“We did not expect the fastest growing, most popular and most effective Medicare benefit option serving America’s seniors to be underfunded to this extent in 2014,” UnitedHealth Group CEO Stephen Hemsley said on a conference call with investment analysts. He went on to clarify that the company will likely have to pull out of the Medicare market as it “reshape[s] Medicare networks and benefits to respond to the continuing underfunding of this [Medicare Advantage] program.” But Hemsley’s claims conflict with the company’s own earnings report, as well as the questionable performance of private insurance plans that service Medicare beneficiaries.
Conservatives often claim that having private insurers, rather than a public entity, manage programs like Medicare helps cut costs and make care more efficient. That’s why they have held up programs like Medicare Advantage and used it as a model for dismantling traditional Medicare to turn the public entitlement into a private insurance voucher. But as numerous studies and government reports have shown, private insurers game the Medicare Advantage program as much as they can by encouraging seniors to cherry-pick their health plans relative to their health. That allows companies like UnitedHealth to pay out less in benefits by offering healthier seniors alluring rates — but it raises prices for everybody in the traditional Medicare program by siphoning off less costly beneficiaries. And yet, Medicare Advantage still consistently comes in over-budget while regular Medicare manages to save money. Profit-motivated announcements like UnitedHealth Group’s today help explain why that is.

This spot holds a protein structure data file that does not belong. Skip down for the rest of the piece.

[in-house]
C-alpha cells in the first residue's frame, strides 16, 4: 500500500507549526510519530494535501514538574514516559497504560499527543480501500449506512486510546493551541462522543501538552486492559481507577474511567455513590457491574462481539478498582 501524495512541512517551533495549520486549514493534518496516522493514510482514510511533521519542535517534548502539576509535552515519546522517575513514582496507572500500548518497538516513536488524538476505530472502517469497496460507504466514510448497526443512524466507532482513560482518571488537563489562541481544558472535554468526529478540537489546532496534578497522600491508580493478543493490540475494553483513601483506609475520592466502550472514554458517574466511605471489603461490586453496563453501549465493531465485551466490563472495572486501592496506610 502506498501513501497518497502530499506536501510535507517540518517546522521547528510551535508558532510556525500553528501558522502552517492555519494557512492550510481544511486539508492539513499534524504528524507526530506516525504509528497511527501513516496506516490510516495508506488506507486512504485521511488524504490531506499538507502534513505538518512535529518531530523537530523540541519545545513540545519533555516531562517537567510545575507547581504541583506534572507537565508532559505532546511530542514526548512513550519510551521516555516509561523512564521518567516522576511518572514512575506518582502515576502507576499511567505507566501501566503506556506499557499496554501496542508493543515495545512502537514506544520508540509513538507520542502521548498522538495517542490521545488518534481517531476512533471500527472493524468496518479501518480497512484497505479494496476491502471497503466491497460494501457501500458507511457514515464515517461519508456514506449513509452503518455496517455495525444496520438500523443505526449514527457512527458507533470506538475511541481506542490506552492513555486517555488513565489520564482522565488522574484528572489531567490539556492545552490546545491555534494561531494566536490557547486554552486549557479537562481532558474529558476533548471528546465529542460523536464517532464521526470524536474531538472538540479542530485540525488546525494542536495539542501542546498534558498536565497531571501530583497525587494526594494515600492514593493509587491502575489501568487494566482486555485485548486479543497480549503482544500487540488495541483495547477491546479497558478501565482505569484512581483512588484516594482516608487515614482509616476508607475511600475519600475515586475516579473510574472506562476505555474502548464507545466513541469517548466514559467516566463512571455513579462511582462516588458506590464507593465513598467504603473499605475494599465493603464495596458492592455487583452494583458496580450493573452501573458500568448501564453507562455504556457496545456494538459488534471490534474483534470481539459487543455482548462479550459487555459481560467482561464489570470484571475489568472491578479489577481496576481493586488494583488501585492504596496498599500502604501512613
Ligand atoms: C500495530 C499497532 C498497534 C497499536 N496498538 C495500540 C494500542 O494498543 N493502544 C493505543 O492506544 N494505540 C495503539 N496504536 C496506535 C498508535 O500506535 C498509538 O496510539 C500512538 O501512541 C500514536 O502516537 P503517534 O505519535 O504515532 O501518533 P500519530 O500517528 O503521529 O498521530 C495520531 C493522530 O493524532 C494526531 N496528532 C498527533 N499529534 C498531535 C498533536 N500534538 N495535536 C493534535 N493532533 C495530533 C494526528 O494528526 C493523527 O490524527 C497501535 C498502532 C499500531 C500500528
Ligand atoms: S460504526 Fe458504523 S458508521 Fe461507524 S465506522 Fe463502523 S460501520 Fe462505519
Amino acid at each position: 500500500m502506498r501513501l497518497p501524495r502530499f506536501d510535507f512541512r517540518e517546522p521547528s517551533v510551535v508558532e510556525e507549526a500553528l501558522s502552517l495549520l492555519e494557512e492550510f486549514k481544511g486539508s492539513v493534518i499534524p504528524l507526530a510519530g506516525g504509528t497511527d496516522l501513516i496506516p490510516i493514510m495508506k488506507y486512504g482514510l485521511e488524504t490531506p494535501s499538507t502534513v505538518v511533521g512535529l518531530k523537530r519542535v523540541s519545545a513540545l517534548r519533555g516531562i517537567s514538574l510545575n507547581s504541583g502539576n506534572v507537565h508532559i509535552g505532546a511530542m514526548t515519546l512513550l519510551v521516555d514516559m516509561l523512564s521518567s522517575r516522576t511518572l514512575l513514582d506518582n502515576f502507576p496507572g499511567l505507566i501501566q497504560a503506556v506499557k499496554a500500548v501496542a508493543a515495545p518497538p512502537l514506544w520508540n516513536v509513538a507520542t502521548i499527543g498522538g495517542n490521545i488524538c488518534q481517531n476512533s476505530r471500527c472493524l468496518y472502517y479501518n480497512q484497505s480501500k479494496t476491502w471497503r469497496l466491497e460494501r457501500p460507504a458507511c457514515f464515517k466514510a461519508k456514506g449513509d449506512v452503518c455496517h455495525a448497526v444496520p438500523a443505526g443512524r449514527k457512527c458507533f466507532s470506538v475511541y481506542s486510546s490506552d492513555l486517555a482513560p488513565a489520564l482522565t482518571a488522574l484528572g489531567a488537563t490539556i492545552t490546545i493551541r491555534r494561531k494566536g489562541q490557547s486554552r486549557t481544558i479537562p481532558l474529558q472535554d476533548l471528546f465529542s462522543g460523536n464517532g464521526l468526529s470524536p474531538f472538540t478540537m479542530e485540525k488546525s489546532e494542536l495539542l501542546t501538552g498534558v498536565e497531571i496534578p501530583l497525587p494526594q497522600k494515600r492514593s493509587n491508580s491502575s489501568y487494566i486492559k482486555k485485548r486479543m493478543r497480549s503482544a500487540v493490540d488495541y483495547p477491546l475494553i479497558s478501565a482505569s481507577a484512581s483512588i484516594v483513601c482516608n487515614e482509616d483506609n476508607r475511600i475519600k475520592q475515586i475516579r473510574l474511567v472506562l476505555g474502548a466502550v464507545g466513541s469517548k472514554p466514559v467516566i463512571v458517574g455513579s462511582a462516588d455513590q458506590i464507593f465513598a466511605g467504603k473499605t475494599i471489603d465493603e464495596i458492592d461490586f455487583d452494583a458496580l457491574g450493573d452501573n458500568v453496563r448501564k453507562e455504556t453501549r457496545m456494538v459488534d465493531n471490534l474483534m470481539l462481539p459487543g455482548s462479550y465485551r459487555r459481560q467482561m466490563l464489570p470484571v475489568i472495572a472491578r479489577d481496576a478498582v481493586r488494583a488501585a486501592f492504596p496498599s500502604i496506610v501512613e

Obamacare contains cuts to these excess payments to private providers, consequently preserving the more generous and efficient traditional Medicare program. While those cuts are likely the source of Hemsley’s ire, he shouldn’t fret too much. Since Obamacare’s began being implemented, enrollment in Medicare Advantage has actually gone up, while seniors’ premiums have gone down.